The Rays have been in tailspin over the last week, falling down into the shared-mix of the American League East, and now face an incredibly difficult stretch heading into the All-Star Break.
Foremost to be celebrated next week will be the Royals, who we will get an early exposure for in the coming four games. The Rays always have difficulty in Kansas City, for whatever reason, so it's not a match up to which I'm looking forward.
Ahead of the series, I exchanged questions with Royals Review's Max Rieper. You can find his responses below.
James Shields might be gone from the mix, but do the Royals look more-or-less like their World Series self from last year?
The Royals look a bit different from the team that won 89 games and went on an amazing October run. They still have the terrific bullpen and the outstanding defense, but the offense has been better than last year when they were dead last in the league in home runs and walks. Adding Kendrys Morales to replace the disappointing Billy Butler has been a huge pickup and the team has benefitted from a completely different Mike Moustakas. "Moose" was one of the worst hitters in baseball last year, but decided this year to hit the ball to all fields to beat the shift and the result has been remarkable. Its still not a great offense, but they showed last year they can win without a great offense.
On the downside, the starting pitching is worse than last year. Losing James Shields was tough, but free agent Edinson Volquez has pretty much matched his numbers thus far. Chris Young has been a pleasant surprise, but he's confounding BABIP with a sub-90 mph fastball, so it could all go to pot in a hurry.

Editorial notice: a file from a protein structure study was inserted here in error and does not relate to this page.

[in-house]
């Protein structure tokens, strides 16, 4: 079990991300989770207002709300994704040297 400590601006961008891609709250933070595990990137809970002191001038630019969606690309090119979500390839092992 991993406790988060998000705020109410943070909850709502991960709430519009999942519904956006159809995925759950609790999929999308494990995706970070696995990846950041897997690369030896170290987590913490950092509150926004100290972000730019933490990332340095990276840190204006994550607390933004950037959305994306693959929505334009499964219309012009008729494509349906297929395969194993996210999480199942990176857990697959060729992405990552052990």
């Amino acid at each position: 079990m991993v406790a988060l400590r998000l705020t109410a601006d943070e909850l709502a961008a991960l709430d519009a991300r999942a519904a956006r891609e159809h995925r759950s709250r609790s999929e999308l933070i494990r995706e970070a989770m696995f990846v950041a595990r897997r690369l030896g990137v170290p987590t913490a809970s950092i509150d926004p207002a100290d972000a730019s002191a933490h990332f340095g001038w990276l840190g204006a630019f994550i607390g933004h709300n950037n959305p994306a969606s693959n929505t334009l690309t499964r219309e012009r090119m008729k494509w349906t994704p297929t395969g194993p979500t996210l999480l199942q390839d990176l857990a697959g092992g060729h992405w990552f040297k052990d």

What has been disappointing is the regression of young pitchers Danny Duffy and Yordano Ventura, both of whom have struggled from physical and/or mental inconsistency this season. The club was hoping for improvement from them to mitigate the loss of Shields, and it hasn't worked out that way. Even worse, the club's top pitching prospects who might have contributed this year - Kyle Zimmer and Sean Manaea - have been hurt, and the club has had last year's first-round pick Brandon Finnegan yo-yoing between the Major League bullpen and minor league rotation, possibly affecting his development.
What has been the secret sauce for the Royals this season? Does the team still thrive on defense?
The Royals lead the league in Defensive Runs Saved by a pretty healthy margin, in a division where everyone but the Tigers play terrible defense. I was never a big believe in the value of defense until I saw one play every day, and seeing the contrast between them and, say a good club with bad defense like the Indians, is tremendous.
As good as the bullpen was last year, it is probably better this year. Last year's pen was very front-heavy, with the dominating trio of Kelvin Herrera/Wade Davis/Greg Holland to close out games, but until they acquired Jason Frasor in mid-season and promoted Brandon Finnegan, it wasn't a deep pen at all. This year they have Frasor for the entire season, and they bring back Luke Hochevar, who missed all of last season with Tommy John surgery. They also added former Phillies closer Ryan Madson after a few years away from baseball and he has come back to look fantastic. Its no surprise the Royals are 34-2 when leading after six innings this season.